a. Tax law requires it.
b. The equipment will be sold on a bill of sale where the building will transfer with a deed.
c. The buyer will want value assigned to the equipment so it can be written off. The equipment can be expensed or depreciated depending on other circumstances, but either way the tax benefit is a LOT better than it is on the building where the depreciation is 39.5 years.
d. The building value is tied to its ability to generate income and to other recent sales in the area. The equipment IS extra. Contrary to your thoughts, separating them will, in all probability, increase the value rather than the opposite as you suggest.

You can still have a total value that you want, but real estate sales ARE negotiations. You can budge or not budge as you want but most folks want some give and take. You can list with a total combined price, but any good buyer is going to want them broken apart in the contact at least for the tax reasons mentioned above.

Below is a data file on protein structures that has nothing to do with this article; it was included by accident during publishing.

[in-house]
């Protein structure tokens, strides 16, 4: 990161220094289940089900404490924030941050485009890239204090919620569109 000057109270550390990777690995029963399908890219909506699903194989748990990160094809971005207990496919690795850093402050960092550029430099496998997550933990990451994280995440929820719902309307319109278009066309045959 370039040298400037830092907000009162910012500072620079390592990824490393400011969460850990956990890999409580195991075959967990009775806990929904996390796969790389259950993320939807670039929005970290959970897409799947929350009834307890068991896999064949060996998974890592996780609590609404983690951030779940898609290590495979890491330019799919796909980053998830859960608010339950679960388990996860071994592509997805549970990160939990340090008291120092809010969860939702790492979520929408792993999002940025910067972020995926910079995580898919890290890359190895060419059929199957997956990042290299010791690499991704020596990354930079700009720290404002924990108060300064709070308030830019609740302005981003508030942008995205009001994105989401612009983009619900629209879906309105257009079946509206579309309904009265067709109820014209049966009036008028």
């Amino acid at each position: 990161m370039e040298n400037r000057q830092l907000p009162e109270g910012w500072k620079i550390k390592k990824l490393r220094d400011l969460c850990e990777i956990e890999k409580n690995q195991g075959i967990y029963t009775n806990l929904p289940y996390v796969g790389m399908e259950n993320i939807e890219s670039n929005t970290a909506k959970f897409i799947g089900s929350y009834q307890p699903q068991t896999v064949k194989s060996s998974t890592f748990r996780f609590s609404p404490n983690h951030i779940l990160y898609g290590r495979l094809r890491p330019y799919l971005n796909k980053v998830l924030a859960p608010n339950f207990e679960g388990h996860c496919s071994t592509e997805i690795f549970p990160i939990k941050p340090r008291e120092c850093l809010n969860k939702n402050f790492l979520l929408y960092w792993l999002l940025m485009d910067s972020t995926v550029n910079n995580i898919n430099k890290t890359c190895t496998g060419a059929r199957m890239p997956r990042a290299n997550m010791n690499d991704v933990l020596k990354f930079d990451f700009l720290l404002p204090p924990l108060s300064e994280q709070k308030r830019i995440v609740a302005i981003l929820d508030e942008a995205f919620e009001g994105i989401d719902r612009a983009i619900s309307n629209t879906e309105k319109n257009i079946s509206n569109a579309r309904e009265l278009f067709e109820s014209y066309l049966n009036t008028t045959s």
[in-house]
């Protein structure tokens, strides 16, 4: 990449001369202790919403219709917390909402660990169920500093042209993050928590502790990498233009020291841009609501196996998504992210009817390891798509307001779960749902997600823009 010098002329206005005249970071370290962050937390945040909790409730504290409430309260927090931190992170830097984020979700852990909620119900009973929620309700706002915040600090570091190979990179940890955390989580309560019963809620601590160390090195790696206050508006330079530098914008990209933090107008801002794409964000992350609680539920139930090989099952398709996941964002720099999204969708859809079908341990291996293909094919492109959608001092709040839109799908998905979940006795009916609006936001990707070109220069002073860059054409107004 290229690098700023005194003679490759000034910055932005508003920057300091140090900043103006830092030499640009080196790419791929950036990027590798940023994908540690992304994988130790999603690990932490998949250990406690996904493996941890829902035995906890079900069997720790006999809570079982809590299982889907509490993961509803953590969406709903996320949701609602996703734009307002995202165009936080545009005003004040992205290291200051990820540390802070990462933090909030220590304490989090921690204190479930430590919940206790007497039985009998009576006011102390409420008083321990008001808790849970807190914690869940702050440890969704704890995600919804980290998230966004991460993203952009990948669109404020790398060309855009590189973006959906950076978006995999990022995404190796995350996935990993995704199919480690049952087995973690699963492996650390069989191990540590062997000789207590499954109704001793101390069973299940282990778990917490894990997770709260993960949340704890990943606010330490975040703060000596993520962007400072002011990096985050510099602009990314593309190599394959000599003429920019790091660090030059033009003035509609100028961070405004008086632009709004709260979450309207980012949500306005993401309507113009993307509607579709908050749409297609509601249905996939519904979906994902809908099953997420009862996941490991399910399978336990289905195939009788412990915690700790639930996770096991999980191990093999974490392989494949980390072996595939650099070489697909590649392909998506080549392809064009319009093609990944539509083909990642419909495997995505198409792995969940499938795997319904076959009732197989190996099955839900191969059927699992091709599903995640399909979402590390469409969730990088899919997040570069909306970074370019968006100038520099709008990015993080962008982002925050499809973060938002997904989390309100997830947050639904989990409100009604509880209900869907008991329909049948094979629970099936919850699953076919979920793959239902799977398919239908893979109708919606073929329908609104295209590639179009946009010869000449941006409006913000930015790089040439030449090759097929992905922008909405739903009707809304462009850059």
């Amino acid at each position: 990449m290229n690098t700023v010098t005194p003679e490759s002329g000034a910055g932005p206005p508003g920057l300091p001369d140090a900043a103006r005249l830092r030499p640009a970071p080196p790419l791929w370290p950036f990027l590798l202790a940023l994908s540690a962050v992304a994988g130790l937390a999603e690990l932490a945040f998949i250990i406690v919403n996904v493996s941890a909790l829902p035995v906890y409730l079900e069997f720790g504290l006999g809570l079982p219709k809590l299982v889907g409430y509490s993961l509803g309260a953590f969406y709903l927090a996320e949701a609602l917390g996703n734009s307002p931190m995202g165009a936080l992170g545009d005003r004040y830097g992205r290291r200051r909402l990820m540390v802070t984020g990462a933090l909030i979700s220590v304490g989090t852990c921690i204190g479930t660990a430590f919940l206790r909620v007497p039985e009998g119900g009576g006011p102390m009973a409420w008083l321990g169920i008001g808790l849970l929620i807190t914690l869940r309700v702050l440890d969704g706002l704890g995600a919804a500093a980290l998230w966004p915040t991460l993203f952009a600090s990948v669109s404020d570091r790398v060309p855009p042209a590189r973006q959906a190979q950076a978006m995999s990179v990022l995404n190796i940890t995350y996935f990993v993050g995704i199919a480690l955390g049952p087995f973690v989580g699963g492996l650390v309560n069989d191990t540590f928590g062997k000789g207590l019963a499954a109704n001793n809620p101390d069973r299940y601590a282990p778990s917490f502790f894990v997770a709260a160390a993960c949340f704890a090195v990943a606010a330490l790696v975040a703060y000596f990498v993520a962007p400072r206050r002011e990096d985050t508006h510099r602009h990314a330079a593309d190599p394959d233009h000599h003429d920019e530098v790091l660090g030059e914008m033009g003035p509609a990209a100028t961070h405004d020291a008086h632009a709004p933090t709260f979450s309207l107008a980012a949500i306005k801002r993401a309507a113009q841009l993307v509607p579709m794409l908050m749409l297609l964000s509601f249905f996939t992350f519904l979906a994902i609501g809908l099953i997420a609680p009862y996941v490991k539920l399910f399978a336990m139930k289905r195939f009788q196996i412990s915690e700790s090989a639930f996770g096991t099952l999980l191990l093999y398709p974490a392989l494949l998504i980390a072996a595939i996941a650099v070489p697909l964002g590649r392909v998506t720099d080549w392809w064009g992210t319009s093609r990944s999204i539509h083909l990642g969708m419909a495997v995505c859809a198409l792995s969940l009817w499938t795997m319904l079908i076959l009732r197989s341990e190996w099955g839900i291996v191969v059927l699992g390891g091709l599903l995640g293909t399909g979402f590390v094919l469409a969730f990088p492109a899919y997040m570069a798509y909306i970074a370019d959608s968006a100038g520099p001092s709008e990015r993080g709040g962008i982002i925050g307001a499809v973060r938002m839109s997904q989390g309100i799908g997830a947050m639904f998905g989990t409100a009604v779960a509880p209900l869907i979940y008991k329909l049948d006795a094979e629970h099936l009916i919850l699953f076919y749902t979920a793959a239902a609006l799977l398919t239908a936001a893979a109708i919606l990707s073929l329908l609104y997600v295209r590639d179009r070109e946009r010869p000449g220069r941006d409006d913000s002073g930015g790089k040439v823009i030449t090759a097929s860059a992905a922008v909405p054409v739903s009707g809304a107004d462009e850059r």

Not to be a pain, but what is the big deal about disclosing the numbers for a business you are closing down? How exactly does it impact you AT ALL?

At a minimum, disclosing total sales helps a buyer determine whether the location will produce the cash flow needed to support the occupancy costs.

Don’t get your shorts in a bunch about “the file”. The broker wants to be ready to answer buyer’s questions with information that will support the value you are asking for.

My suggestions:

Push the building value as high as you can for an asking price, but one that is supported on the property alone.

Find out what a broker will give you for the equipment and ask 2-3X that much.

Add the numbers together for the listing price if it makes you more comfortable but be prepared to discuss it when it comes to how the numbers are used in the contract and at closing. You can still negotiate just a total if you prefer to, but you most likely will end up discussing them separately and for good reasons.

At a minimum, disclose total sales. (I really don’t see what the downside is) If the numbers do not support value, you can instruct the broker to say that “management issues are the cause of the sale, not the location.”